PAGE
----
“October is one of the peculiarly dangerous months to speculate in stocks. The others are July, January, September, April, November, May, March, June, December, August, and February.”
Even as the U.S. and European stock markets hit five-month highs in August, many investors are getting nervous. By most technical measures, the market is overbought and due for a correction. At the same time, “Sell in May and Go Away” has not turned out so far to be great advice this year. Global stock markets have been in “stealth” rally mode since June 4 when European Central Bank (ECB) boss Mario Draghi promised to do “whatever it takes” to save the euro.
Meanwhile, there are several key events in the weeks ahead whose outcome could impact profoundly what happens in global stock markets this September. Traders anxiously are awaiting Ben Bernanke’s keynote speech at the annual central bankers meeting in Jackson Hole, Wyo., on Friday to see whether quantitative easing part III (QE3) is on the way. And on Sept. 6, the ECB will decide whether to step in to buy government bonds, mimicking the Fed and Bank of England’s QE strategy.
A Peculiarly Dangerous Month: A Grim History
October has a particularly bad reputation among investors as a bad month for stocks. Yet, Mark Twain’s famous quip notwithstanding, September is the month that has cost investors the most money over time.
The U.S. stock market has an unsettled history during the month of September. Lehman Brothers collapsed in September 2008, bringing the entire global financial system to its knees. And it also was in September 2000 that the post-dot com bubble collapse accelerated. Two years later, in September-October 2002, the bear market hit its lows. And although the 1998 financial crisis began in late August, it was in September that super hedge fund Long Term Capital Management collapsed, which Bill Clinton (quaintly) called “the greatest financial crisis since the Great Depression.”
But September’s weakness stretches back farther into the past. The crash of 1987 may have happened in October, but the market began its descent right around Labor Day. And although the crash of 1929 is commonly associated with October, the market peaked just around this time of the year. The worst month of the Great Depression? That took place in September 1931, when the Dow fell a whopping 30%.
Since 1926, September is the only month of the year with an overall negative average return in U.S. markets. In every other month, investors have averaged a 1% gain. Equally importantly, the September anomaly holds true not only for the United States. A Georgia Tech study looked at data for 18 developed stock markets around the world going back as far as 200 years. Among the markets examined, investors lost money in September in 15 of them.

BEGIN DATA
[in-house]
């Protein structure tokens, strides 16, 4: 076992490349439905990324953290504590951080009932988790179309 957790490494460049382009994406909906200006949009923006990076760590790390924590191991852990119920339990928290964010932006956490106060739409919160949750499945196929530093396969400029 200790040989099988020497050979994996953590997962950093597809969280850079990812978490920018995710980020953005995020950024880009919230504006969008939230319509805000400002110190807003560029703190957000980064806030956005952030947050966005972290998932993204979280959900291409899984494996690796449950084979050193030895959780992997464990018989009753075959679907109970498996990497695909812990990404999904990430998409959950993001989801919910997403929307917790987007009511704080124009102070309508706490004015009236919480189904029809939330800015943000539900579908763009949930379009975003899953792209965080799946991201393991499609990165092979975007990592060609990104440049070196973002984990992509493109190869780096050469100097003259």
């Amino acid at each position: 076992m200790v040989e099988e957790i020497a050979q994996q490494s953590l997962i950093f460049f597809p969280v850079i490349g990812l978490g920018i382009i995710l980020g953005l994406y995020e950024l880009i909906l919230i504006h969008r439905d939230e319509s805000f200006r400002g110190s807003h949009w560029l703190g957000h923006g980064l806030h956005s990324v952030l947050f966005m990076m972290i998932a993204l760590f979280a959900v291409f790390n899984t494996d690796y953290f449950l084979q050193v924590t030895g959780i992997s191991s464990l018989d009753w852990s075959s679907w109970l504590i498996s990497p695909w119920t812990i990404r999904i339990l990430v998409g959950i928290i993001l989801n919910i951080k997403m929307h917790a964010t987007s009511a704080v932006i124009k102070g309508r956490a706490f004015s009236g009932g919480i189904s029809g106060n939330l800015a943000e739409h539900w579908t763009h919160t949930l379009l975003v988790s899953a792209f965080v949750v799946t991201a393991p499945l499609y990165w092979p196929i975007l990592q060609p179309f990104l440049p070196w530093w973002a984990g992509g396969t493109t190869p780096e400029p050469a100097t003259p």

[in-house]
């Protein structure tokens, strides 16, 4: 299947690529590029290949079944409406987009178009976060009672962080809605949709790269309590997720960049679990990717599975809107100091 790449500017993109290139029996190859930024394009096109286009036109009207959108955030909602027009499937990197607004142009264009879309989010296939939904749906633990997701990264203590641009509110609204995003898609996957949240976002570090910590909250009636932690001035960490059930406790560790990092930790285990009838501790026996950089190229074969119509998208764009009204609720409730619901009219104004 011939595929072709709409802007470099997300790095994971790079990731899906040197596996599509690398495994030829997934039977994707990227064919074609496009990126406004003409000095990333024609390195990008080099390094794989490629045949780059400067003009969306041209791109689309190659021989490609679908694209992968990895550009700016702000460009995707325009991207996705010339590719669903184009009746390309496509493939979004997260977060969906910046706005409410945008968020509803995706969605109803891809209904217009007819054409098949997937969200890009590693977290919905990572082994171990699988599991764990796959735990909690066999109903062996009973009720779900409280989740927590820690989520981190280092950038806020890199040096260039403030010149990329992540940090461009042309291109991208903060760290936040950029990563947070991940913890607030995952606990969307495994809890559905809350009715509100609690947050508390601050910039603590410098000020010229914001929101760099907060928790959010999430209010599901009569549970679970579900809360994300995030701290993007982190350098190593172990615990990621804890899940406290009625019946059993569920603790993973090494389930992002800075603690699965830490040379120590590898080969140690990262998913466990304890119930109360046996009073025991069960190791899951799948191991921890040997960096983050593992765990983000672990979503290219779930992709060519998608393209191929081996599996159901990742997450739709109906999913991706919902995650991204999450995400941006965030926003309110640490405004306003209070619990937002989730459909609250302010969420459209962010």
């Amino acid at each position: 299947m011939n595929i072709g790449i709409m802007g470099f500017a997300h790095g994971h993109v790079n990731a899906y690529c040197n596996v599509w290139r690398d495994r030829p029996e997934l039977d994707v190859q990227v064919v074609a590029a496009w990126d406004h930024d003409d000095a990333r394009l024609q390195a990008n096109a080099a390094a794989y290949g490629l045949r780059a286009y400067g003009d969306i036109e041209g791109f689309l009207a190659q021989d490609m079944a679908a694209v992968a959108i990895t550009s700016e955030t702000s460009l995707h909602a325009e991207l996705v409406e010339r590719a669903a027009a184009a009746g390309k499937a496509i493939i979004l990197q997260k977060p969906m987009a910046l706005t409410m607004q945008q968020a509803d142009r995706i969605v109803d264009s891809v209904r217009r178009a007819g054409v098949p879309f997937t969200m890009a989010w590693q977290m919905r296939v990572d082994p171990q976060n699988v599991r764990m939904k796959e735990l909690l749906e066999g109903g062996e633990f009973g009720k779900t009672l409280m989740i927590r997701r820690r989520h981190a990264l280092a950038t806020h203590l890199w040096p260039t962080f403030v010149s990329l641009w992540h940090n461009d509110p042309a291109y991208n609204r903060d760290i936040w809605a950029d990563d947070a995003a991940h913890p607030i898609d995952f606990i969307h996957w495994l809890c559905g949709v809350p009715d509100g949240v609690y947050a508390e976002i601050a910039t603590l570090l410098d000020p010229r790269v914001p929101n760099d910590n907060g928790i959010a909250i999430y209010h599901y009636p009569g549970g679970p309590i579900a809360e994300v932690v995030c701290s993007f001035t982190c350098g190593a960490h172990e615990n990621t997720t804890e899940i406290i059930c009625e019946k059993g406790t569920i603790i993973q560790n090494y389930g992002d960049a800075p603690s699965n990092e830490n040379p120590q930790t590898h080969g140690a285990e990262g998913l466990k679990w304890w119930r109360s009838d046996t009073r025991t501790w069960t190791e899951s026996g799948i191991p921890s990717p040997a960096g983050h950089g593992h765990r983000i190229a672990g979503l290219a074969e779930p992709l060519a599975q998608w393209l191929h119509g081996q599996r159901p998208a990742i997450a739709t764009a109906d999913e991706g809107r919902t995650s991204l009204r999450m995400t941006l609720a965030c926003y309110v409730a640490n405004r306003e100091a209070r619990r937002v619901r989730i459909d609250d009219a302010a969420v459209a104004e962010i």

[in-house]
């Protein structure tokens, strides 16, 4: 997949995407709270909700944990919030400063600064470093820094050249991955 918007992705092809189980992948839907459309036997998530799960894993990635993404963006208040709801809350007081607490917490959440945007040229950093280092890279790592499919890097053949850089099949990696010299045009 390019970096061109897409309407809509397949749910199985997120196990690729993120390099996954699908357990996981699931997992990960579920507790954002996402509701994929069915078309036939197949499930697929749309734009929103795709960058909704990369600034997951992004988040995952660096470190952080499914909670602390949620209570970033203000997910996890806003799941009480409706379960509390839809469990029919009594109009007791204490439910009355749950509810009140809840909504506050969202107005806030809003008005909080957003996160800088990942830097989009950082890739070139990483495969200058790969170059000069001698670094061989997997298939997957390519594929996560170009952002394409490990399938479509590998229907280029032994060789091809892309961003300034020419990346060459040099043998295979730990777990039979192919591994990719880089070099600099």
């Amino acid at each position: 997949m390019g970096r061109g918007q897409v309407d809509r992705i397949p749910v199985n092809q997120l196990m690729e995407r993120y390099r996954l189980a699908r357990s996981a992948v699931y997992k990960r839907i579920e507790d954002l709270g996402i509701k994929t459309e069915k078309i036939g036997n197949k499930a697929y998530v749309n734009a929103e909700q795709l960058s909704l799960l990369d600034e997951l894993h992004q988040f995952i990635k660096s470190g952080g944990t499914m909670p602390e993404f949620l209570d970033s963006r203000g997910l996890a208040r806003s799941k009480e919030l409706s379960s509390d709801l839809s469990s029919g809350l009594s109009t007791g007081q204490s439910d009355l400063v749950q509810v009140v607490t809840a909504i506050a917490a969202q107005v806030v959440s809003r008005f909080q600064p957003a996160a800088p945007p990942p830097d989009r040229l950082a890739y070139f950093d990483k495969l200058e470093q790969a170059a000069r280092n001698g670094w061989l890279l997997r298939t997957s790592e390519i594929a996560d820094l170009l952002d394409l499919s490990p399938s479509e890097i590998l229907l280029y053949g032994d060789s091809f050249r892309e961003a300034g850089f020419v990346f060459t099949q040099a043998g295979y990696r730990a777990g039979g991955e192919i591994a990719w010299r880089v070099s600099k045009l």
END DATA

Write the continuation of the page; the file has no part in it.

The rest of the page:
A Peculiarly Dangerous Month: The Bears Roar
The “glass half empty” crowd can marshal a lot of data to argue that September 2012 is set to live up to its grim reputation. After all, the U.S. market rally over the last few months has been on very low volume. Formerly red-hot emerging markets have yet to recover their May highs. A worse-than-expected ECB announcement on Sept. 6 would send bond yields for Spain and Italy soaring, as well as raise new questions about the sustainability of the euro. Chinese growth grinding to a halt is already impacting Asian economies, and could negatively impact U.S. multinationals like GM, Ford, and Yum! Brands, and, by extension, Wall Street. Commodity prices already have been hit hard by a drop in Chinese demand. Throw in the threat of a “fiscal cliff” in the United States — looming tax increases in 2013, combined with automatic spending cuts, and it’s no wonder that David Kostin of Goldman Sachs recently sent a note to clients warning that the S&P 500 will fall to 1,250 by year’s end.
A Peculiarly Dangerous Month: Your Strategy?
Why markets do so poorly in September is one of the great mysteries of stock market history. Some even blame seasonal affective disorder. Investors simply get grumpy and sell just as the days get shorter.
Yet for all of its apparent predictability, there’s not that much you can, or even should, do. For one thing, no stock market pattern is written in stone. The U.S, stock market actually jumped in four out of the last six years, in September of 2006, 2007, 2009, 2010. And unless markets completely fall out of bed, the transaction costs of selling before the end of August and re-entering the market a month later are not worth it.
Here’s why I am optimistic about markets once they get over the September hump. The recent rally in global stock markets has not been driven by optimism, but by a reduction of pessimism. This highlights one of the most counterintuitive rules of stock market behavior you’ll ever hear: the future doesn’t have to look bright for stock markets to do well. The future simply has to look better than the present. I also believe that the improving prospects of a more business-friendly Romney victory in the U.S. elections also could go far in improving the markets’ animal spirits.
So, view the current negativity in global markets as a welcome sign. It lowers expectations. And it’s when low expectations are beaten that markets really break out on the upside. After September’s bout of nervousness, get ready to pile back into global stock markets for what I expect to be a very strong fourth quarter.
Nicholas A. Vardy
Editor, The Global Guru